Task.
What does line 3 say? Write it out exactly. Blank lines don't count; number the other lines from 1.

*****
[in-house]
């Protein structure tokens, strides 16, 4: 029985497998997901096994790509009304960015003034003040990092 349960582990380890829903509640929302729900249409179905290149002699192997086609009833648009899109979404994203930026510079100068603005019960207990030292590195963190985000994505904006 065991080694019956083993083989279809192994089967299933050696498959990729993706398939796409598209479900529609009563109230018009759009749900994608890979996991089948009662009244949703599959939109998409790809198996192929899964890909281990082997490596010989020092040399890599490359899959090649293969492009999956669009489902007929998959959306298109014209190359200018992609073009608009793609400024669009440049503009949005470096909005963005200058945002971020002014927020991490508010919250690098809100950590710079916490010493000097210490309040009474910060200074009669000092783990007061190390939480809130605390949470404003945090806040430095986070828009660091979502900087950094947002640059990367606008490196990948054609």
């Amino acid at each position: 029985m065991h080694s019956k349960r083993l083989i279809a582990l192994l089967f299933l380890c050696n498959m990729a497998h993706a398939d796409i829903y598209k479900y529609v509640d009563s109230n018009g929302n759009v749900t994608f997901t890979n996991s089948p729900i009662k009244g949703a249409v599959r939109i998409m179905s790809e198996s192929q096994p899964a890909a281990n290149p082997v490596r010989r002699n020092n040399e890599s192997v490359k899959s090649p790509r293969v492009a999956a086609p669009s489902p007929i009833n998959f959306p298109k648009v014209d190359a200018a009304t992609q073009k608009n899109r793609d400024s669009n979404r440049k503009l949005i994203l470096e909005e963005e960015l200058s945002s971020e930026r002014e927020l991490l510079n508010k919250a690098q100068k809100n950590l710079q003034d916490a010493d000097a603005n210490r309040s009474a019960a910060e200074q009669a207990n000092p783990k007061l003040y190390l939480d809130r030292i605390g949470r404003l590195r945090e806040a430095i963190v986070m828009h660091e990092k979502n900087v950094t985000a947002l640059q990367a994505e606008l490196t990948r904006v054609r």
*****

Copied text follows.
């Amino acid at each position: 029985m065991h080694s019956k349960r083993l083989i279809a582990l192994l089967f299933l380890c050696n498959m990729a497998h993706a398939d796409i829903y598209k479900y529609v509640d009563s109230n018009g929302n759009v749900t994608f997901t890979n996991s089948p729900i009662k009244g949703a249409v599959r939109i998409m179905s790809e198996s192929q096994p899964a890909a281990n290149p082997v490596r010989r002699n020092n040399e890599s192997v490359k899959s090649p790509r293969v492009a999956a086609p669009s489902p007929i009833n998959f959306p298109k648009v014209d190359a200018a009304t992609q073009k608009n899109r793609d400024s669009n979404r440049k503009l949005i994203l470096e909005e963005e960015l200058s945002s971020e930026r002014e927020l991490l510079n508010k919250a690098q100068k809100n950590l710079q003034d916490a010493d000097a603005n210490r309040s009474a019960a910060e200074q009669a207990n000092p783990k007061l003040y190390l939480d809130r030292i605390g949470r404003l590195r945090e806040a430095i963190v986070m828009h660091e990092k979502n900087v950094t985000a947002l640059q990367a994505e606008l490196t990948r904006v054609r």